From being warm and comfortable favourites on bad days to go-to movie binging sessions with friends, Bollywood has always found a place in our hearts. Being one of the biggest cinematic industries to ever exist, Bollywood has made big and small impressions on the young and old alike. But romance has been an ongoing concept in Bollywood, taking various roles and forms throughout the years, meaning something different for everyone.
When a social concept is moulded and restructured in so many ways visually, it affects generations of people and creates an idealistic expectation of what romance should look and feel like. And more so, our image surrounding love and intimacy seeks to find happily-ever-afters. According to George Gerbner’s cultivation theory, mass message systems like movies are vessels through which communities can cultivate shared and public notions about values about people.
Back To Classics - Stories and Societal Roles
Bollywood has expanded massively, but the most popular stories remain fantastical, larger-than-life and picturesque. With elements of drama, colour and expression, they became the pedestal with audiences raving for the characters on screen.
An Ideal Romantic PartnerOne of the most iconic and often most repeated characteristics seen in Bollywood movies would be the role of the lovable chocolate boy, a mixture of grand gestures and over-the-top proclamations of love. Shahrukh Khan from Dilwale Dulhania Le Jayenge fits into this dynamic like a puzzle piece and has been the dream partner for women across ages and generations.
- Charismatic: A Bollywood hero of any worth would know how to attract as much attention to himself at a party or any social situation without effort. Effortlessly charming, extroverted and smart, he knows where he stands and likes the attention, and thrives on it.
- Go-Getter: You must’ve heard this phrase “let him propose, why would the girl do it first?” Whether it be asking you out on a date or a marriage proposal, guys will take the first step. This zeal for initiative and want makes them desirable and perfect “boyfriend” material. Thus, heroes in Bollywood are always taking the first step.
- Macho: A very prominent problematic characteristic is the machismo shown by main characters in popular Bollywood films. Men are associated with “hardness and strength” and any sensitive qualities are shamed and put down. This has created a hostile space where men hide how they feel and find it harder to express difficult or conflicting feelings. “Men don’t cry” comes from years of Bollywood showcasing men as insensitive and harsh.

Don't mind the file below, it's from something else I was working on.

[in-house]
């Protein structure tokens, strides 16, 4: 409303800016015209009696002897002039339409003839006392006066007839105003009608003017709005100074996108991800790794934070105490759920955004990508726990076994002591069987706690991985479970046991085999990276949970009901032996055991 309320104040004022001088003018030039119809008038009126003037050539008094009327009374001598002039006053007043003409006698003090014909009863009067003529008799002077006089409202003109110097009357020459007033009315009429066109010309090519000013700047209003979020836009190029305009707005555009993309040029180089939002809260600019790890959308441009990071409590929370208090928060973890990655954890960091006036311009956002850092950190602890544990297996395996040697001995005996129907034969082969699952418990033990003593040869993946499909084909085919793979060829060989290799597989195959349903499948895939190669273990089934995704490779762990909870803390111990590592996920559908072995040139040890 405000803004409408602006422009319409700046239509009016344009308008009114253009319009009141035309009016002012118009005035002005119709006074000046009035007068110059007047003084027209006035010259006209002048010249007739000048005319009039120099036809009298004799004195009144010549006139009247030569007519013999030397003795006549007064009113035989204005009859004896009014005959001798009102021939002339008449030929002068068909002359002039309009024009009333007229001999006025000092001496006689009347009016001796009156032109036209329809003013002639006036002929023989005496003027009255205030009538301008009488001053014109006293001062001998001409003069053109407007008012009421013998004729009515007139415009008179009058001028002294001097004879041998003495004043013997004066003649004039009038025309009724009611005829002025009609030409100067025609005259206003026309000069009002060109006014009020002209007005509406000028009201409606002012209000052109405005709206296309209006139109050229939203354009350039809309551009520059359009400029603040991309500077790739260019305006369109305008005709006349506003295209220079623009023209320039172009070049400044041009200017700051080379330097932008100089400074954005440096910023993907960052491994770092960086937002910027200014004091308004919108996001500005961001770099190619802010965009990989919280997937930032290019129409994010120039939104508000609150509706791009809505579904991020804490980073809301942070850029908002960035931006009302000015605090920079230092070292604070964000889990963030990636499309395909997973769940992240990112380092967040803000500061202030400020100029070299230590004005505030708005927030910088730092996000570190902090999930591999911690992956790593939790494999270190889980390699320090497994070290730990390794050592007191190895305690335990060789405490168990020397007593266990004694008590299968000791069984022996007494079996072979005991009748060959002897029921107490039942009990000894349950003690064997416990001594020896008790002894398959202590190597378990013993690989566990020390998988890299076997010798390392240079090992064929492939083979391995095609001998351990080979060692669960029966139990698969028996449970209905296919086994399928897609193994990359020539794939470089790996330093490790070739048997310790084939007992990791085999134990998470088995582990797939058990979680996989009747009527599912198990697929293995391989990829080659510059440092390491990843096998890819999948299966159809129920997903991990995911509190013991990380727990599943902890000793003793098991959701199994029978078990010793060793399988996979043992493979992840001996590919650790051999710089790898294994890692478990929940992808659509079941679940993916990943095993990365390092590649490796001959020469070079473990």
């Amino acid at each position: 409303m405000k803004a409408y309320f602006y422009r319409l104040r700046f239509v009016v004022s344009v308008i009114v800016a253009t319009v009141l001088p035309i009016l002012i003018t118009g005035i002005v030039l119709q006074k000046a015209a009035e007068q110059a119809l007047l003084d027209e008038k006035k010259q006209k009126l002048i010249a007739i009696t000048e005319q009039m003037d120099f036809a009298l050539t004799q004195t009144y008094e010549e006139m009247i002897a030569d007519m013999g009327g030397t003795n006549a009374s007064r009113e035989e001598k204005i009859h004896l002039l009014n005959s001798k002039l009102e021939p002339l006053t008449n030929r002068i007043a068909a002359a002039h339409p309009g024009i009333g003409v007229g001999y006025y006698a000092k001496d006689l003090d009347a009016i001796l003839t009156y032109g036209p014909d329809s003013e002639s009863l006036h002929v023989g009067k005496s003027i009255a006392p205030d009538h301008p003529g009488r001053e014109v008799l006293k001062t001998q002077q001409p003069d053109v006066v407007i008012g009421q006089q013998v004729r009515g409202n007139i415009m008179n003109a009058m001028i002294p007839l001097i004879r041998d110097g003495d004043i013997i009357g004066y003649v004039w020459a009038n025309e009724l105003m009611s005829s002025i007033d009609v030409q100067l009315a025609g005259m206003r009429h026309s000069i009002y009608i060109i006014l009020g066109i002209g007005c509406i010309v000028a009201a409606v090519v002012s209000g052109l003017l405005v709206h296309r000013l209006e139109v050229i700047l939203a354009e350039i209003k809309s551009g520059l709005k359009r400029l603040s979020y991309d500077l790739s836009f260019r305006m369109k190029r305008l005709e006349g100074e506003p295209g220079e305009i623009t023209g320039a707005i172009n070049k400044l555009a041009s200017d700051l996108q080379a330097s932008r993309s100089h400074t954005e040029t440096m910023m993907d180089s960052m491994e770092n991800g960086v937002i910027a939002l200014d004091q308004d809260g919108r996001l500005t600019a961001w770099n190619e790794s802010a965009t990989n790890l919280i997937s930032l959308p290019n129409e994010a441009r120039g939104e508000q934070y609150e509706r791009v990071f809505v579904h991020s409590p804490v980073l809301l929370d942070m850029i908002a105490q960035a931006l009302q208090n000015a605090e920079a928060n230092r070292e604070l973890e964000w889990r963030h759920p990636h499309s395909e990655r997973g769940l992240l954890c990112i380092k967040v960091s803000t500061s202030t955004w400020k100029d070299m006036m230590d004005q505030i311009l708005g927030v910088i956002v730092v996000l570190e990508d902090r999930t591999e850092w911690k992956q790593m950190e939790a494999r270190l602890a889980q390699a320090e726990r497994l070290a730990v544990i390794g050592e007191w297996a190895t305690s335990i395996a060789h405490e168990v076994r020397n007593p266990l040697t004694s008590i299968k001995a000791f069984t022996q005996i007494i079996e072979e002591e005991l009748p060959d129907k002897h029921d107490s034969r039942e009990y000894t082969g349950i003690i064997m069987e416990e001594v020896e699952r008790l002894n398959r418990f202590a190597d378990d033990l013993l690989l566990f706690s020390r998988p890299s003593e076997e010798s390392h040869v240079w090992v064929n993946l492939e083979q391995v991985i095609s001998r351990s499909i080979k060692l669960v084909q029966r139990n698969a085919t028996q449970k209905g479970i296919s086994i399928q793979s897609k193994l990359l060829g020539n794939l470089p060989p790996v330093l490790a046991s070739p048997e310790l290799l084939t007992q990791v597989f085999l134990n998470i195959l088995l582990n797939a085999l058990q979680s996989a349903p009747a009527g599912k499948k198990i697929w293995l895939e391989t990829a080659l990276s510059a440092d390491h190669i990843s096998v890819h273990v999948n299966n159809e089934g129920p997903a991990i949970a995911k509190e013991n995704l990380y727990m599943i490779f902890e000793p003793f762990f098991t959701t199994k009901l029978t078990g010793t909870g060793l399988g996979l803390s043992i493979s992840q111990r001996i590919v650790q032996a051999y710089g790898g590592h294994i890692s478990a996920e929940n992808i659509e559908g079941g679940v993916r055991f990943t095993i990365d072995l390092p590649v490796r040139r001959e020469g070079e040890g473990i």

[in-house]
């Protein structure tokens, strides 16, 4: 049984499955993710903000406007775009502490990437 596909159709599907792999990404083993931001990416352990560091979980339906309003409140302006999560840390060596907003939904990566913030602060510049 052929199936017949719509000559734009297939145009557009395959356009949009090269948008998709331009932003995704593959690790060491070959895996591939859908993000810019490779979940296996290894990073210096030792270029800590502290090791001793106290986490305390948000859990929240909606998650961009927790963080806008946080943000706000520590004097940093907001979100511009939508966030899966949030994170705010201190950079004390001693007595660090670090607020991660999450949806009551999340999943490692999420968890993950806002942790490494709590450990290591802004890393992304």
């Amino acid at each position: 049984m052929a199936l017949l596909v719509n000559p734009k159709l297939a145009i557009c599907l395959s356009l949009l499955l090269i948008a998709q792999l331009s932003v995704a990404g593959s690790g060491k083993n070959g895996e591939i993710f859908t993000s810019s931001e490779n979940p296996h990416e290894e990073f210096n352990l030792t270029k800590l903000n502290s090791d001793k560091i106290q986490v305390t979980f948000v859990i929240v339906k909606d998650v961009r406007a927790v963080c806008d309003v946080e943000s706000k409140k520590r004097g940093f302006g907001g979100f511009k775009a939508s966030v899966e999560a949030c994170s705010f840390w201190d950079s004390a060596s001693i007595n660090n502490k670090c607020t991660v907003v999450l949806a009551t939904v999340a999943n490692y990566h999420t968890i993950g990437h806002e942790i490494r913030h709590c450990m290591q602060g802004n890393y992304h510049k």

- Meek and Obedient: Listens to every parent, follows all rules, women counterparts in Bollywood films have been “perfect daughters, wives and mothers”. Revolving around a main male figure that calls all the shots and makes a plan for their lives, women sit tight and obey. This backward approach created a sense of societal expectation for men to search for these qualities in a partner.
- Shy And Gentle: A woman and strong opinions don’t go together. Taking any popular “masala film” plot, whether it be a boisterous “Dabbang” or classics like “Dil Chahta Hai”, women are under the control of male counterparts and survive as romantic endeavours to pursue. In various popular films like “Main Hoon Na” (an SRK mega film), Amrita Rao turns from a woman who holds pride in her choices to a doll after an “appropriate” makeover. From her stern self, she becomes shy and reserved. These transformations are not new in Bollywood and are a common trope.
- Conventionally Attractive: Bollywood is one of the largest instigators of the “perfect” body image. Curves, but in the right places are the name of the game. While OTT has brought a bit of a change in this trend, popular films have lean, symmetrical women on display. Following a closed and restricted standard of beauty, what is assumed to be attractive takes a toll on the minds of women and contributes to low self-esteem and image.
Bollywood & Sexual Imagery
A crock pot of cultures and themes come together to make a Bollywood film, and it’s nothing without its music and dance. And popular movies always have one song admiring a woman’s beauty but it’s not always tasteful. With suggestive lyrics paired with slinky clothing, women are put on display as sexual characters of desire and lust.
- Imagery: From innuendos to camera angles, Bollywood is filled with sexual imagery through visual context. For ex: “Sheila Ki Jawaani”, speaks of a woman who is beyond anyone’s reach as she is too unattainable and sexy.
- Male Gaze: are shown as leering, grabbing audiences for item songs, often surrounding the woman while she dances and shows off her “perfect body”. Men are seen as voyeurs and the woman is barely treated as a “subject” for their eyes.
- Lyrics and Music: From new school rap to old Bollywood musicals, women and often men have been placed within music and songs that are crude and on-the-face with suggestive lyrics describing bodies and looks. Purely based on how good he/she looks, these are often the most popular parts of various big films.
Bollywood, from classics like Sholay to the uber-popular Kuch Kuch Hota hai, all have indications and instances of the male gaze and aspects of sexuality spread throughout. There are clear messages of beauty, love and marriage that are deemed conventional and normal. This causes negative connotations for audiences and film lovers and blurs the line between reality and idealism.